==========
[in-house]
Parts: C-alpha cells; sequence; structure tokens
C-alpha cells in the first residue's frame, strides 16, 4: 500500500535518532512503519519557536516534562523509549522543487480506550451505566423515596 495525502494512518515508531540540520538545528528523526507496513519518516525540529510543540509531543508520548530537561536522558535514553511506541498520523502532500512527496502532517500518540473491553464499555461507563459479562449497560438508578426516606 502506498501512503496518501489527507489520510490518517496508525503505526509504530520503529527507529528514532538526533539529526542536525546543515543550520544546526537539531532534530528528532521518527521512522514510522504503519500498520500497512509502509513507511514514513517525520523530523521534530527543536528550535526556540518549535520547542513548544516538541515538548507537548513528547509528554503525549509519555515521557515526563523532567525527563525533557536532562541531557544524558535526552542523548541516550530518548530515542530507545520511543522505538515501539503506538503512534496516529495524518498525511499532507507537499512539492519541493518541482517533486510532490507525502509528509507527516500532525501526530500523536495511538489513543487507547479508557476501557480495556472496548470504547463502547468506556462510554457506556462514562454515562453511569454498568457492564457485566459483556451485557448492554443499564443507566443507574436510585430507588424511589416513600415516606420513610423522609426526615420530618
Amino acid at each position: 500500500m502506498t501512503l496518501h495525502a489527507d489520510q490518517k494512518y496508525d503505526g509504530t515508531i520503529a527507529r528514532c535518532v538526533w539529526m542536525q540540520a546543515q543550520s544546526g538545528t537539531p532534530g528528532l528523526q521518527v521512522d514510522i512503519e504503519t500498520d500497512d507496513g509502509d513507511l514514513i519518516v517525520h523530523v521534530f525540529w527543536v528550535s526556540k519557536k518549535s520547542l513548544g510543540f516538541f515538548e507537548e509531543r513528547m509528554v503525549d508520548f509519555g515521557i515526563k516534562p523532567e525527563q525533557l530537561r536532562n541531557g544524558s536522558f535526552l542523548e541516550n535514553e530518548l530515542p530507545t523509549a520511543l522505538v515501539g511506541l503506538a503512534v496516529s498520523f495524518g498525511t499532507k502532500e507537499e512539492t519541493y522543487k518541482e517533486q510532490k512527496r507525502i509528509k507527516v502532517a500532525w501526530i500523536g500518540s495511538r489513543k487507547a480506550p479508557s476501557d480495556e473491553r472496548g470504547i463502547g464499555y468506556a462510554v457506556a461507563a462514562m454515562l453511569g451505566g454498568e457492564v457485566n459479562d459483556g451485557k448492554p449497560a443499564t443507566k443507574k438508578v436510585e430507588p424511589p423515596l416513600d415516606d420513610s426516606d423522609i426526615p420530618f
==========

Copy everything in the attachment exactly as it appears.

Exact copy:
[in-house]
Parts: C-alpha cells; sequence; structure tokens
C-alpha cells in the first residue's frame, strides 16, 4: 500500500535518532512503519519557536516534562523509549522543487480506550451505566423515596 495525502494512518515508531540540520538545528528523526507496513519518516525540529510543540509531543508520548530537561536522558535514553511506541498520523502532500512527496502532517500518540473491553464499555461507563459479562449497560438508578426516606 502506498501512503496518501489527507489520510490518517496508525503505526509504530520503529527507529528514532538526533539529526542536525546543515543550520544546526537539531532534530528528532521518527521512522514510522504503519500498520500497512509502509513507511514514513517525520523530523521534530527543536528550535526556540518549535520547542513548544516538541515538548507537548513528547509528554503525549509519555515521557515526563523532567525527563525533557536532562541531557544524558535526552542523548541516550530518548530515542530507545520511543522505538515501539503506538503512534496516529495524518498525511499532507507537499512539492519541493518541482517533486510532490507525502509528509507527516500532525501526530500523536495511538489513543487507547479508557476501557480495556472496548470504547463502547468506556462510554457506556462514562454515562453511569454498568457492564457485566459483556451485557448492554443499564443507566443507574436510585430507588424511589416513600415516606420513610423522609426526615420530618
Amino acid at each position: 500500500m502506498t501512503l496518501h495525502a489527507d489520510q490518517k494512518y496508525d503505526g509504530t515508531i520503529a527507529r528514532c535518532v538526533w539529526m542536525q540540520a546543515q543550520s544546526g538545528t537539531p532534530g528528532l528523526q521518527v521512522d514510522i512503519e504503519t500498520d500497512d507496513g509502509d513507511l514514513i519518516v517525520h523530523v521534530f525540529w527543536v528550535s526556540k519557536k518549535s520547542l513548544g510543540f516538541f515538548e507537548e509531543r513528547m509528554v503525549d508520548f509519555g515521557i515526563k516534562p523532567e525527563q525533557l530537561r536532562n541531557g544524558s536522558f535526552l542523548e541516550n535514553e530518548l530515542p530507545t523509549a520511543l522505538v515501539g511506541l503506538a503512534v496516529s498520523f495524518g498525511t499532507k502532500e507537499e512539492t519541493y522543487k518541482e517533486q510532490k512527496r507525502i509528509k507527516v502532517a500532525w501526530i500523536g500518540s495511538r489513543k487507547a480506550p479508557s476501557d480495556e473491553r472496548g470504547i463502547g464499555y468506556a462510554v457506556a461507563a462514562m454515562l453511569g451505566g454498568e457492564v457485566n459479562d459483556g451485557k448492554p449497560a443499564t443507566k443507574k438508578v436510585e430507588p424511589p423515596l416513600d415516606d420513610s426516606d423522609i426526615p420530618f